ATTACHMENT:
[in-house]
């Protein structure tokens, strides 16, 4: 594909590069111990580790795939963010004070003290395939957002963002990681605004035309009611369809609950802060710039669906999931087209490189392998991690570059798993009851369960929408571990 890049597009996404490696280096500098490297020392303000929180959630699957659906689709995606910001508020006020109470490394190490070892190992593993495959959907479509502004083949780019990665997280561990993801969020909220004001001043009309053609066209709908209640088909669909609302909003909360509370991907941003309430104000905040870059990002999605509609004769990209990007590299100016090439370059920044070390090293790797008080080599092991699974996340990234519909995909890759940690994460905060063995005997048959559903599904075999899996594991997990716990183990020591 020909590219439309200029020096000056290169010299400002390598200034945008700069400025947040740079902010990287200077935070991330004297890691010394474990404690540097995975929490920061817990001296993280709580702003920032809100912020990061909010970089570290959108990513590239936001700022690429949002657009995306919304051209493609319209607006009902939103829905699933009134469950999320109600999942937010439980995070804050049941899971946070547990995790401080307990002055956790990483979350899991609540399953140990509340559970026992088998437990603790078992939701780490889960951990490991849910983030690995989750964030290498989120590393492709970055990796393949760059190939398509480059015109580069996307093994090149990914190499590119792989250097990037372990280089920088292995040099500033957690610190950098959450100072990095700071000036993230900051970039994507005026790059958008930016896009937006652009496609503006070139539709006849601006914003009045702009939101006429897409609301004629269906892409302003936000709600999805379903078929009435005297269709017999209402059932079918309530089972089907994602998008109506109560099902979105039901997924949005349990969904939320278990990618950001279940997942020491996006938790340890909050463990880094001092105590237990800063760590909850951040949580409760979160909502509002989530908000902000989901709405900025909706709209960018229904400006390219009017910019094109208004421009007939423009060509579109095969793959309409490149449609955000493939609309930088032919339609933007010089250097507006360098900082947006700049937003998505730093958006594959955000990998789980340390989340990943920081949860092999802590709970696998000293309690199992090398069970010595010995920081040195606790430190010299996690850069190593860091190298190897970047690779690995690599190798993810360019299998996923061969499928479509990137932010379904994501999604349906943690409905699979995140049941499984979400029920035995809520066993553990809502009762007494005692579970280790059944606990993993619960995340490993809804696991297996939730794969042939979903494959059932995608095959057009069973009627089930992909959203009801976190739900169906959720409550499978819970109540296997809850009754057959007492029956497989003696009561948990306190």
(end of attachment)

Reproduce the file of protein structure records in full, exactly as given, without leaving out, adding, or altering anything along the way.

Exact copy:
[in-house]
């Protein structure tokens, strides 16, 4: 594909590069111990580790795939963010004070003290395939957002963002990681605004035309009611369809609950802060710039669906999931087209490189392998991690570059798993009851369960929408571990 890049597009996404490696280096500098490297020392303000929180959630699957659906689709995606910001508020006020109470490394190490070892190992593993495959959907479509502004083949780019990665997280561990993801969020909220004001001043009309053609066209709908209640088909669909609302909003909360509370991907941003309430104000905040870059990002999605509609004769990209990007590299100016090439370059920044070390090293790797008080080599092991699974996340990234519909995909890759940690994460905060063995005997048959559903599904075999899996594991997990716990183990020591 020909590219439309200029020096000056290169010299400002390598200034945008700069400025947040740079902010990287200077935070991330004297890691010394474990404690540097995975929490920061817990001296993280709580702003920032809100912020990061909010970089570290959108990513590239936001700022690429949002657009995306919304051209493609319209607006009902939103829905699933009134469950999320109600999942937010439980995070804050049941899971946070547990995790401080307990002055956790990483979350899991609540399953140990509340559970026992088998437990603790078992939701780490889960951990490991849910983030690995989750964030290498989120590393492709970055990796393949760059190939398509480059015109580069996307093994090149990914190499590119792989250097990037372990280089920088292995040099500033957690610190950098959450100072990095700071000036993230900051970039994507005026790059958008930016896009937006652009496609503006070139539709006849601006914003009045702009939101006429897409609301004629269906892409302003936000709600999805379903078929009435005297269709017999209402059932079918309530089972089907994602998008109506109560099902979105039901997924949005349990969904939320278990990618950001279940997942020491996006938790340890909050463990880094001092105590237990800063760590909850951040949580409760979160909502509002989530908000902000989901709405900025909706709209960018229904400006390219009017910019094109208004421009007939423009060509579109095969793959309409490149449609955000493939609309930088032919339609933007010089250097507006360098900082947006700049937003998505730093958006594959955000990998789980340390989340990943920081949860092999802590709970696998000293309690199992090398069970010595010995920081040195606790430190010299996690850069190593860091190298190897970047690779690995690599190798993810360019299998996923061969499928479509990137932010379904994501999604349906943690409905699979995140049941499984979400029920035995809520066993553990809502009762007494005692579970280790059944606990993993619960995340490993809804696991297996939730794969042939979903494959059932995608095959057009069973009627089930992909959203009801976190739900169906959720409550499978819970109540296997809850009754057959007492029956497989003696009561948990306190």